But the woman in front of me took photo after photo for about ten minutes, and then motioned for her girlfriend that it was time to go. The guy in front of her struck a dignified pose with Bernie talking in the background. He looked at his selfie, determined it was not acceptable, and then struck the pose a few more times. A couple of people down from me, a man responded to texts throughout the speech, because whatever was being texted couldn’t wait a few moments. We all do it- answer that one text that will just take a second, tell ourselves we can “multitask.” I just wanted to scream “BE PRESENT!” How often are we really present anymore?
My husband said something this morning that was so perfect.
“Checking your phone in the middle of hanging out with people is the equivalent of yawning.” Yes! It’s like we’ve completely forgotten how to exhibit common courtesy. Someone is speaking. Listen.
At one point, I did yawn. I’m human. I was tired. My friend said “Do you want to get going? We can go if you’re sleepy.”
I know she meant well, but I wanted to hear the entire speech. Just because I yawned for a moment did not mean it was not worthwhile to stay and hear the rest of his words. Our global attention span has decreased to a fraction of a moment. The second we are bored, we text, or check social media, or take a photo. We fool ourselves into thinking we are connecting but in fact we are disengaging. A yawn used to be a signal to pay closer attention or to participate more. Now it is a cue to tune out.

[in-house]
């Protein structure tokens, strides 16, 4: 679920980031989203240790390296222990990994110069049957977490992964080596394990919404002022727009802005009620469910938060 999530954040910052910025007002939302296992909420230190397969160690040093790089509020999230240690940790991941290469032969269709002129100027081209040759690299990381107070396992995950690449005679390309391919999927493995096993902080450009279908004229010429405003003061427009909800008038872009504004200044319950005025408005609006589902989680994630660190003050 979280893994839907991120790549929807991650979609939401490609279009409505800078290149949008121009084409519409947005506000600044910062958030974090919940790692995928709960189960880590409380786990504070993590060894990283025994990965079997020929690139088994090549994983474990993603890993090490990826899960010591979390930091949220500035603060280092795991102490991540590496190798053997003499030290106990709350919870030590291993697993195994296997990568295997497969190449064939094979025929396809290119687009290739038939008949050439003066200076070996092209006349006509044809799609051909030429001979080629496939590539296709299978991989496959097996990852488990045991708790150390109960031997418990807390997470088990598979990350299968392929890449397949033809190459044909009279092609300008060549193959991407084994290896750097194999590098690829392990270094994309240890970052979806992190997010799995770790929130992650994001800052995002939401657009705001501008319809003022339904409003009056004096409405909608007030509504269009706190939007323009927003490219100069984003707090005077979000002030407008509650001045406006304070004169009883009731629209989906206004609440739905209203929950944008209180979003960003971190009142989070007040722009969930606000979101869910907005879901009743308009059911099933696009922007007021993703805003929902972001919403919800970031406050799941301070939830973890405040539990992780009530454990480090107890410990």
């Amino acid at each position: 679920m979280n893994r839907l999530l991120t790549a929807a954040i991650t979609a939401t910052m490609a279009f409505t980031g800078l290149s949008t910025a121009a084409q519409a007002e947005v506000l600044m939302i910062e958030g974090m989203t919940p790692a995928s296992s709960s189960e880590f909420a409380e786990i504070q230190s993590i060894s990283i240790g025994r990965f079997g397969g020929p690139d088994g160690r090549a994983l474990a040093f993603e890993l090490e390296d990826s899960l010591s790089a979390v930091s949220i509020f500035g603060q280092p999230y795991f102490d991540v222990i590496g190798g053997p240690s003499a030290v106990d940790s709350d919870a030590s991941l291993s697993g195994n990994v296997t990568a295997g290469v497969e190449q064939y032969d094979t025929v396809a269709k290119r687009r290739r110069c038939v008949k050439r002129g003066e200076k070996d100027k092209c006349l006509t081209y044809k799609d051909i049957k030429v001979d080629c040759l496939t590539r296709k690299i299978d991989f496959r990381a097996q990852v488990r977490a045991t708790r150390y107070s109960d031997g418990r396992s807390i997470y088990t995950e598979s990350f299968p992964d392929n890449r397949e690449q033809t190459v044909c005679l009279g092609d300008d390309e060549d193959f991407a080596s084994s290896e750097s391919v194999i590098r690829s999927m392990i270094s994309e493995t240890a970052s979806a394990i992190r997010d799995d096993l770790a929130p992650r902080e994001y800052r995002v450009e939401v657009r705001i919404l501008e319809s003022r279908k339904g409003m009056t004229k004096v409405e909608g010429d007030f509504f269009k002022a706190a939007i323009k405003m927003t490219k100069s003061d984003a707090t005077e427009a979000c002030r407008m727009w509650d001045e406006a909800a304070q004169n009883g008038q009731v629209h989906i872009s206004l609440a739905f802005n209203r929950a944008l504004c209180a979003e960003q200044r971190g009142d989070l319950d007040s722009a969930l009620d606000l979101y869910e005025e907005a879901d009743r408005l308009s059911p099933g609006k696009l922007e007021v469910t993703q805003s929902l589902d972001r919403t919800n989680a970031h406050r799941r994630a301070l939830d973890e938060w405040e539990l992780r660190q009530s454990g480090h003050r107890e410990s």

I’m so thankful I stayed until the end, because despite the people who just came to get selfies and the ones who left halfway through, I did get my moment of inspiration.
Bernie began speaking about change and how sometimes it can seem implausible. He went over movements that at their inception seemed impossible to pass and now are part of our history- the abolition of slavery, women gaining the right to vote, etc.